Mining Industry in Mexico
February 25, 2009. 19:18
Mining in Mexico has 500 years of history and the industry represents a significant part of the national and state economies. Many of the Mexican cities, such as Guanajuato, Zacatecas or Durango, where developed thanks to the mining activity therefore the mining tradition in Mexico is not new, it came from many centuries ago.
Mexico remains unexplored if we consider that 22 to States of the 31 have mineral deposits, according with recent geological surveys 2/3 of the country possess ore deposits, as well as due to new technology have revived exploration activities in areas considered exhausted. Entirely new ore zones have been rediscovered in historic districts such as: Guanajuato, Fresnillo, Bolaños, Dolores, San Martin Sabinas, Concepcion del Oro y Tayolita, amongst others.
The mining industry represents around 1.5% of the GDP and employs more than 250,000 people. The main mining states are: Sonora, Chihuahua, Coahuila, Durango, Zacatecas, and San Luis Potosi.
Mexico is well-known worldwide for being the single largest producer of Silver (18%), Celestite (38%) and Bismuth (29%), as well as one of the largest producers of the wide variety of other metals.
Amongst other mining opportunities in Mexico are: soda ash, fluorite, zinc, molybdenum, lead, copper, salt, arsenic, barite, cadmium, manganese, gypsum, wallostonite, feldspar and sulphur.
In 2008 around $6.0 trillion were invested in mining projects and Latin America received around 25%. In Mexico most of the mines belongs to Mexican national, but there are around 200 foreign companies exploring and operating in Mexico, and more than 70% are Canadian. There are key mining companies operating in Mexico like Met-Mex Peñoles, Grupo Mexico, Frisco and Luismin-Goldcorp.
A strong framework supports the mining industry and facilities business. The Mexican government approved restructuring of its Mining Law in 2005 to deregulate the sector.
The mining industry in Mexico falls under North America Free Trade Agreement (NAFTA) regulations, therefore equipment and systems must meet various Mexican Official Norms (NOM) requirements.
Mexico has created the right conditions, entities and framework in order to develop the mining activity such elements are:
Mexican Mining Law. It has the following advantages:
-Allows up to 100% private ownership in equity exploration, development and production of mineral substances.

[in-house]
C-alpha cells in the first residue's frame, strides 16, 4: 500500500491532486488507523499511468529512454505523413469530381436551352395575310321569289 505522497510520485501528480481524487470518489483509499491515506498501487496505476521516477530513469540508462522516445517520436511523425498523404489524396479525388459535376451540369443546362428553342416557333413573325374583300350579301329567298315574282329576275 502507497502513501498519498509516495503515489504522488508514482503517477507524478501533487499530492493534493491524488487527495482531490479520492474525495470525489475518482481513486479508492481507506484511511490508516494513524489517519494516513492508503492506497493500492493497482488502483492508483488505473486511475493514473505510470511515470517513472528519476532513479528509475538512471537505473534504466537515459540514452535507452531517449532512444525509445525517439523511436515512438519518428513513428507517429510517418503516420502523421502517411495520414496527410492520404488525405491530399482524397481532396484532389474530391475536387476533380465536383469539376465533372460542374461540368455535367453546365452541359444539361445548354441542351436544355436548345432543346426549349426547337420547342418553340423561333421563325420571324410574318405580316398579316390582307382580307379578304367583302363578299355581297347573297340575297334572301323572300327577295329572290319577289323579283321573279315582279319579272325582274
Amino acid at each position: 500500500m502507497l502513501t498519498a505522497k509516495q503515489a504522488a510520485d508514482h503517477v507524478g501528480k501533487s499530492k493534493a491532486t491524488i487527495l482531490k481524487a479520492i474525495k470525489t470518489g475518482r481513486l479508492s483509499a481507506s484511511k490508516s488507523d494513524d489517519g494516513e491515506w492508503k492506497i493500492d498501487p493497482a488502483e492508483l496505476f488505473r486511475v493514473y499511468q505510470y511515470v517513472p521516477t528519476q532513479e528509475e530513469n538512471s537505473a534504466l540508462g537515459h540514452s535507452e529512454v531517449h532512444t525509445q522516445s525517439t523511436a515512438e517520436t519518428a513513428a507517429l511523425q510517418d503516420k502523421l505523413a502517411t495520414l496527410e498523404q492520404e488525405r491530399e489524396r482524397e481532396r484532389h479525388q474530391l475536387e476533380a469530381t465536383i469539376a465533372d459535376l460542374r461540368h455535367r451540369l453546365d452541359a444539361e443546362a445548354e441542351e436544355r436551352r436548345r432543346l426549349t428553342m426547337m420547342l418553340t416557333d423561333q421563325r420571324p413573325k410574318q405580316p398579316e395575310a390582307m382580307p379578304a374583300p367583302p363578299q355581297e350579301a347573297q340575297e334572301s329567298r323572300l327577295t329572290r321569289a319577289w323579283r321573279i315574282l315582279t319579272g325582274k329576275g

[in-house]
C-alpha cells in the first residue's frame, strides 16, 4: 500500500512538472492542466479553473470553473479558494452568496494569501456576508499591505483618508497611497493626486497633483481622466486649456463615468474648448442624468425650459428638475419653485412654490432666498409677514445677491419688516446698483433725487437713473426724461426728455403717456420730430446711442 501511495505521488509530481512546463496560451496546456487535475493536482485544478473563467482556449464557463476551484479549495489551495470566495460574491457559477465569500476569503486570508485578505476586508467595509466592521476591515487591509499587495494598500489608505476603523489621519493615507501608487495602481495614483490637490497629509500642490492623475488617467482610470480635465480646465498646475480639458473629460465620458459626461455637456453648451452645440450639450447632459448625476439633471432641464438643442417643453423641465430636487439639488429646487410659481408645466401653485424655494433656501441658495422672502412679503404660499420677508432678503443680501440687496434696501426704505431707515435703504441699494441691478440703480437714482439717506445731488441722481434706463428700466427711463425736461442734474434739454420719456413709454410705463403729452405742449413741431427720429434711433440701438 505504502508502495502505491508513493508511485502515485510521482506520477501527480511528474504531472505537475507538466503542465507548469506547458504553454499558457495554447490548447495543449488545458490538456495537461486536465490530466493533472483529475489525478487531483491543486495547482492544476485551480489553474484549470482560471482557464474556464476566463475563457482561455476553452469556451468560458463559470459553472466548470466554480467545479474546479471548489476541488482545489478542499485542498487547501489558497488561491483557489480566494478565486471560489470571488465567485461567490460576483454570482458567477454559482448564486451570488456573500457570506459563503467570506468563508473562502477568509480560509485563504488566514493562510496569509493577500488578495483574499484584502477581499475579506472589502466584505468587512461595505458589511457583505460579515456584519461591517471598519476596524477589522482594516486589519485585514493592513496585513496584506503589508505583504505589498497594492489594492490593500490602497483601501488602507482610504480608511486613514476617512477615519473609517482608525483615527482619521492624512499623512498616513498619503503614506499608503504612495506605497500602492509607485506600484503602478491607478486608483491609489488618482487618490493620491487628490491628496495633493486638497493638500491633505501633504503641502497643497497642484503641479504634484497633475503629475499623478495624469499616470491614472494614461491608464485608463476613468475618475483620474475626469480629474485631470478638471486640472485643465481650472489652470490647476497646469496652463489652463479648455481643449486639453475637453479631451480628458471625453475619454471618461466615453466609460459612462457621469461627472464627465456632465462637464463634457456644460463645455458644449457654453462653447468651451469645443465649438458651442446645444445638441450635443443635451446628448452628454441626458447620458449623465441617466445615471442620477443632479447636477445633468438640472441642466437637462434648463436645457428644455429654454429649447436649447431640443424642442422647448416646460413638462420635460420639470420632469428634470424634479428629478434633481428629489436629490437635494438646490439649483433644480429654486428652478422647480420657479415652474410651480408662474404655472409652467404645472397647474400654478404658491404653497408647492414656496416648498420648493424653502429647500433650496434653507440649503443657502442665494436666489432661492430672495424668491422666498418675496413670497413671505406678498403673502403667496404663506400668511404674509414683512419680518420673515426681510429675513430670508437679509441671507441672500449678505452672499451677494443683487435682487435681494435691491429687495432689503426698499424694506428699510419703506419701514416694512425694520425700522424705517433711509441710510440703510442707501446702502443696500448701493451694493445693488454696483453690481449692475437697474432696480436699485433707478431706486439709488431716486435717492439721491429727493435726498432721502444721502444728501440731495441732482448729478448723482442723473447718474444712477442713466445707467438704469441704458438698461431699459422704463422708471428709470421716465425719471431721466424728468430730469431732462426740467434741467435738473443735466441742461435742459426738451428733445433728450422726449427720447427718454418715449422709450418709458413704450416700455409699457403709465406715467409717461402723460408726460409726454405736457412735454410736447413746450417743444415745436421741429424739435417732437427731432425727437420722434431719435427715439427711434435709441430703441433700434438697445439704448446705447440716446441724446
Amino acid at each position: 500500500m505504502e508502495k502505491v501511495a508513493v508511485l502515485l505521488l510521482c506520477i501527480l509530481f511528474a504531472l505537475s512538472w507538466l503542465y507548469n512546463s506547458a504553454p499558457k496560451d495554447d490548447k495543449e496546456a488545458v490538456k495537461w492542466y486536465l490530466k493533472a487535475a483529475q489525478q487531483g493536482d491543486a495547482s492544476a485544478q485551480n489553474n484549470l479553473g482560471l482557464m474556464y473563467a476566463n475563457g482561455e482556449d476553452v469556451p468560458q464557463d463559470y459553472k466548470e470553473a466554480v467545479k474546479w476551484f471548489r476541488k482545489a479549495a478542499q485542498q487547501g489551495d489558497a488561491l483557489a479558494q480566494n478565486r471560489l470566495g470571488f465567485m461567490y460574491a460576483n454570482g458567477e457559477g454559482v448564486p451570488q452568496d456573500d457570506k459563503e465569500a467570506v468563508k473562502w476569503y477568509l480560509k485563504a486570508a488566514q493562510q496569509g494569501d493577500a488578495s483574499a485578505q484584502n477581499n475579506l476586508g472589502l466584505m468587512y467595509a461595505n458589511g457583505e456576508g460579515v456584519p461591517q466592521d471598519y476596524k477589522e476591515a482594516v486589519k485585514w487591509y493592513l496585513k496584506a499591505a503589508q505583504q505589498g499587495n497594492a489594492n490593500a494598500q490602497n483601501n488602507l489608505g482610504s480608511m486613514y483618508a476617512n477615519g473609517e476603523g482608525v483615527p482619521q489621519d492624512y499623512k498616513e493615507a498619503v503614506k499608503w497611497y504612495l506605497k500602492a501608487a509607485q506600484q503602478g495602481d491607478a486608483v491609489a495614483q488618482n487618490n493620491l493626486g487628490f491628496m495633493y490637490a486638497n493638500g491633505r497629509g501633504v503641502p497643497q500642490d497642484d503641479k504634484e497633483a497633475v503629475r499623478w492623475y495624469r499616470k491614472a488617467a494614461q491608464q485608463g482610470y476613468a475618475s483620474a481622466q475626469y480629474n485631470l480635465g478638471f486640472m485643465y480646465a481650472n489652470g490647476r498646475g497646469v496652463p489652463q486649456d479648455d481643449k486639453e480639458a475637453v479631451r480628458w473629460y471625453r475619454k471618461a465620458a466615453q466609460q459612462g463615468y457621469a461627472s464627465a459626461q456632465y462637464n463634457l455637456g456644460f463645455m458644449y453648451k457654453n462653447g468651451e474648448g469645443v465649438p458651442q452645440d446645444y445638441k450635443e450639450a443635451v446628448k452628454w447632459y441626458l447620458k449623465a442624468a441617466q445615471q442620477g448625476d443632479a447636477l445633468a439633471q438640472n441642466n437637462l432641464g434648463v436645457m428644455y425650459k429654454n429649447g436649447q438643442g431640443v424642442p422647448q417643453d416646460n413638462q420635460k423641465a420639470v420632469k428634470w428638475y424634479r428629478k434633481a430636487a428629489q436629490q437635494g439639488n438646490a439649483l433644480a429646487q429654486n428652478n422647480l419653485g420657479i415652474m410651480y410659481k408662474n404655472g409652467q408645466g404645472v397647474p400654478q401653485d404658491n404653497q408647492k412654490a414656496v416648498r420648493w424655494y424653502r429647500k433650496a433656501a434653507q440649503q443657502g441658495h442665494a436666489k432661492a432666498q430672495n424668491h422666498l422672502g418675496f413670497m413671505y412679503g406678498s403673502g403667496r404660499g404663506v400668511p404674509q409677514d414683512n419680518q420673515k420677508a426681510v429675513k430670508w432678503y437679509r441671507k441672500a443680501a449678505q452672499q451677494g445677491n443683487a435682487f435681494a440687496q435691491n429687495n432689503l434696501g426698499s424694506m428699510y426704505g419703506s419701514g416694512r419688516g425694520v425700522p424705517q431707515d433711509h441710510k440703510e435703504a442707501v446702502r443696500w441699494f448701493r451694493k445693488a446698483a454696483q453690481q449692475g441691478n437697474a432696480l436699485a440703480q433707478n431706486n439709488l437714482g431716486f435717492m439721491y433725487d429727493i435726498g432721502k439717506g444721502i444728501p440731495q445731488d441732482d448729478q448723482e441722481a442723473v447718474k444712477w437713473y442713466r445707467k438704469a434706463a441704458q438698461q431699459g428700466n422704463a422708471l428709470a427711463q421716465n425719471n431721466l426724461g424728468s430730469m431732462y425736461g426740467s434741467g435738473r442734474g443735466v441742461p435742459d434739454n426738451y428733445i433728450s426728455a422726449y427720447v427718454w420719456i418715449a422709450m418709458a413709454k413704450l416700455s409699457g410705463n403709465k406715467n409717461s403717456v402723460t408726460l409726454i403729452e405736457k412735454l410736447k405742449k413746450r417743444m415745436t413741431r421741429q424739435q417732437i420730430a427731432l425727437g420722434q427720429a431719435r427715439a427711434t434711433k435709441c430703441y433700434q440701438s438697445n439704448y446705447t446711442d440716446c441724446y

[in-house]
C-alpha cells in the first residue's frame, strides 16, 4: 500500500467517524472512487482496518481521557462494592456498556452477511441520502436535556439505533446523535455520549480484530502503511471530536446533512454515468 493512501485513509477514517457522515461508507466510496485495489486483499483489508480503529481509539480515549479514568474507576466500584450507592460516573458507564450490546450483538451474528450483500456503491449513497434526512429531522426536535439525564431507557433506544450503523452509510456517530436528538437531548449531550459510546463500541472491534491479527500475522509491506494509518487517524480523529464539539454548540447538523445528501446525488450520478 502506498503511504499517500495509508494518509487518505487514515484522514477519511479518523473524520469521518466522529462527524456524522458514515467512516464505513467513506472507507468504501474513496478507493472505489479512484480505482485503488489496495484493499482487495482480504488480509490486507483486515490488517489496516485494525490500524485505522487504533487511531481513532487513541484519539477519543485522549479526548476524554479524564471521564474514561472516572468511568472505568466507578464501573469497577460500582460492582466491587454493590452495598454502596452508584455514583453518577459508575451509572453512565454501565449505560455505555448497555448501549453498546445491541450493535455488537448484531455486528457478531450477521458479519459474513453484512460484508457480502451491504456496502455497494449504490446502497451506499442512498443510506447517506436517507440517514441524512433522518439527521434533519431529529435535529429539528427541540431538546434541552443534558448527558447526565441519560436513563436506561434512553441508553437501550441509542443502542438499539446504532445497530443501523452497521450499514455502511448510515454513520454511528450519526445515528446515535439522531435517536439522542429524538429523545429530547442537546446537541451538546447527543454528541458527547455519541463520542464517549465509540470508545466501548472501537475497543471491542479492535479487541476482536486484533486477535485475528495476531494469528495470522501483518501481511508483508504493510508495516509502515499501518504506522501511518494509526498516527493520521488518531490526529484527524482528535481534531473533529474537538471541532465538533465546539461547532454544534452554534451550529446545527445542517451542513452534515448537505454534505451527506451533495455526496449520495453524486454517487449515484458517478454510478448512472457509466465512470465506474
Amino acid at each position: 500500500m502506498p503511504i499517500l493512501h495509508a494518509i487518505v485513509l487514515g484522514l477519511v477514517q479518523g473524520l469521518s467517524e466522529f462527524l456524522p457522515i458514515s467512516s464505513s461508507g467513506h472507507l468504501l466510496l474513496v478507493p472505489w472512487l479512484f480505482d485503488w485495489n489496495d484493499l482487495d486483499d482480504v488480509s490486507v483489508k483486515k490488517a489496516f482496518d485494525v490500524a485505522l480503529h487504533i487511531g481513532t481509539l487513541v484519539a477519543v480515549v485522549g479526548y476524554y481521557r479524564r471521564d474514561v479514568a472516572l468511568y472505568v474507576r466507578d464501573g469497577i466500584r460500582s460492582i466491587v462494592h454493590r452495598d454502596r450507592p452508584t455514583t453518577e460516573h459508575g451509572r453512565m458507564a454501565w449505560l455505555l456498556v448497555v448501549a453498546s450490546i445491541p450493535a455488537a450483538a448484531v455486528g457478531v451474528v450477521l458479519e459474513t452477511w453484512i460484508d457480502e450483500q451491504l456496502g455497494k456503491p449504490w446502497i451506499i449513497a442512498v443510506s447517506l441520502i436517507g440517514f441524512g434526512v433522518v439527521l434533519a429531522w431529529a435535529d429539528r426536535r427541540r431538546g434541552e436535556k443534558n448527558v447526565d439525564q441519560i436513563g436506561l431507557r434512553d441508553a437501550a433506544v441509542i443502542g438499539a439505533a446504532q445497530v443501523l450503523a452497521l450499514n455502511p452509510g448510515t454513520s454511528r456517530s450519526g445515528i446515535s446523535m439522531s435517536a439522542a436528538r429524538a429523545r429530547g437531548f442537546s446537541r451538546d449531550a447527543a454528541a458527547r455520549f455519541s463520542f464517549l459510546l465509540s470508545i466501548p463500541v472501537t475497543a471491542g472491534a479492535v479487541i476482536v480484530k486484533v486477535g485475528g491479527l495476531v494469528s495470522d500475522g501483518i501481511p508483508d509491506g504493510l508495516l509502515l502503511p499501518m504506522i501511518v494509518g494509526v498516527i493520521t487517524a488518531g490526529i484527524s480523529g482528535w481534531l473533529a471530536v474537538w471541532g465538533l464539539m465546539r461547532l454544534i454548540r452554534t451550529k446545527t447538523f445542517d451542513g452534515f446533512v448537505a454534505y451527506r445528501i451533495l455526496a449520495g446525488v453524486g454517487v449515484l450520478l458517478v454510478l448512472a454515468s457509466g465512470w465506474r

-Allows private sector participation in minerals previously considered as exclusive for the government such as: sulphur, phosphorus, potassium, iron ore and coal)
-The general guidelines issued by the concession granting bidding of non-incorporated assignations are established. The concept of economic counterproposal is added.
-Timing and authority’s answer to the cancelling of a concession or substitution in bidding are established and the same applies to cases when the bidding was declared void.
National Mining Development Plan. Released in 2002 and updated in 2007 its key elements are:
-Improve the legal and normative system
-Achieve an efficient and transparent administration
-Promote national and international investment
-Provide key geological information
-Grant technical and financial support
-Support social mining associations
-Reinforce the productive chain
Concessions. The Mexican Government has introduced a range of concessions to encourage the improvement of the mining sector:
-Mexico’s 15% value added tax has been eliminated in all the stages of gold commercialisation
-Mining companies are exempt from the country’s asset tax for the first five years
-Mining companies are eligible for credits on special Tax on Production and Services when acquiring diesel fuel for use in vehicles
-Exploration concessions are granted for six years and are not renewable. ??
-Mining concessions surfaces does not have a limit
-Production concessions are awarded for 50 years renewable for a similar period
Environmental. Under Mexican mining law concessionaires must comply with the Federal Environmental Regulations. Mining activities are subject to an environmental impact statement authorisation.
General Mining Coordination (Coordinación General de Minería). This is the highest authority in Mexico, it depends on the Ministry of Economy and it is responsible for developing the mining industry through mining promotion, basic geological information, legal issues and concessions.
The Mining Promotional Trust (Fideicomiso de Fomento Minero-Fifomi). It is a federal state–owned financial institution dependent on the General Mining Coordination part of the Ministry of Economy. The trust operates around 5.0 million capital fund to support exploration projects of SME’s mining.
The Mexican Mining Chamber (Cámara Minera de México-Camimex). This is Mexico’s most important association representing private mining companies. It is a lobbying organisation and their policies positions are taken into consideration by government authorities.
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Published: February 25, 2009. 19:18 |
Last updated: February 25, 2009. 19:18